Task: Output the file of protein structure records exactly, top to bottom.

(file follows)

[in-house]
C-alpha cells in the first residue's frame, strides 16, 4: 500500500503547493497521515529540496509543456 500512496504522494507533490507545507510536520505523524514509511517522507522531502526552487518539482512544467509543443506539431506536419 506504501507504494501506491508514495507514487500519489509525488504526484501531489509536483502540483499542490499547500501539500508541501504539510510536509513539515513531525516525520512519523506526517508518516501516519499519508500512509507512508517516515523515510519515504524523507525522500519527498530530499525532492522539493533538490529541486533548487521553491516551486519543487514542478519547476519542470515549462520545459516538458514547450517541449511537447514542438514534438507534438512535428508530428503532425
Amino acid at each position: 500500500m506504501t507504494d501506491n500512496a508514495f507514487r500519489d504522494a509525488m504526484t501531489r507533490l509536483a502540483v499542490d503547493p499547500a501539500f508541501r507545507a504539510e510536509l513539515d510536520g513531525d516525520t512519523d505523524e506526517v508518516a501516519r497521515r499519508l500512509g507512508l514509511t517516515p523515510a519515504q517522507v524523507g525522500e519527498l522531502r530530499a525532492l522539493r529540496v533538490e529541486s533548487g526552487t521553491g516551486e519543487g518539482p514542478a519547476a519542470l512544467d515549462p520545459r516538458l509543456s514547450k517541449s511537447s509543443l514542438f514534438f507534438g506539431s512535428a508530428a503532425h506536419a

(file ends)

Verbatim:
[in-house]
C-alpha cells in the first residue's frame, strides 16, 4: 500500500503547493497521515529540496509543456 500512496504522494507533490507545507510536520505523524514509511517522507522531502526552487518539482512544467509543443506539431506536419 506504501507504494501506491508514495507514487500519489509525488504526484501531489509536483502540483499542490499547500501539500508541501504539510510536509513539515513531525516525520512519523506526517508518516501516519499519508500512509507512508517516515523515510519515504524523507525522500519527498530530499525532492522539493533538490529541486533548487521553491516551486519543487514542478519547476519542470515549462520545459516538458514547450517541449511537447514542438514534438507534438512535428508530428503532425
Amino acid at each position: 500500500m506504501t507504494d501506491n500512496a508514495f507514487r500519489d504522494a509525488m504526484t501531489r507533490l509536483a502540483v499542490d503547493p499547500a501539500f508541501r507545507a504539510e510536509l513539515d510536520g513531525d516525520t512519523d505523524e506526517v508518516a501516519r497521515r499519508l500512509g507512508l514509511t517516515p523515510a519515504q517522507v524523507g525522500e519527498l522531502r530530499a525532492l522539493r529540496v533538490e529541486s533548487g526552487t521553491g516551486e519543487g518539482p514542478a519547476a519542470l512544467d515549462p520545459r516538458l509543456s514547450k517541449s511537447s509543443l514542438f514534438f507534438g506539431s512535428a508530428a503532425h506536419a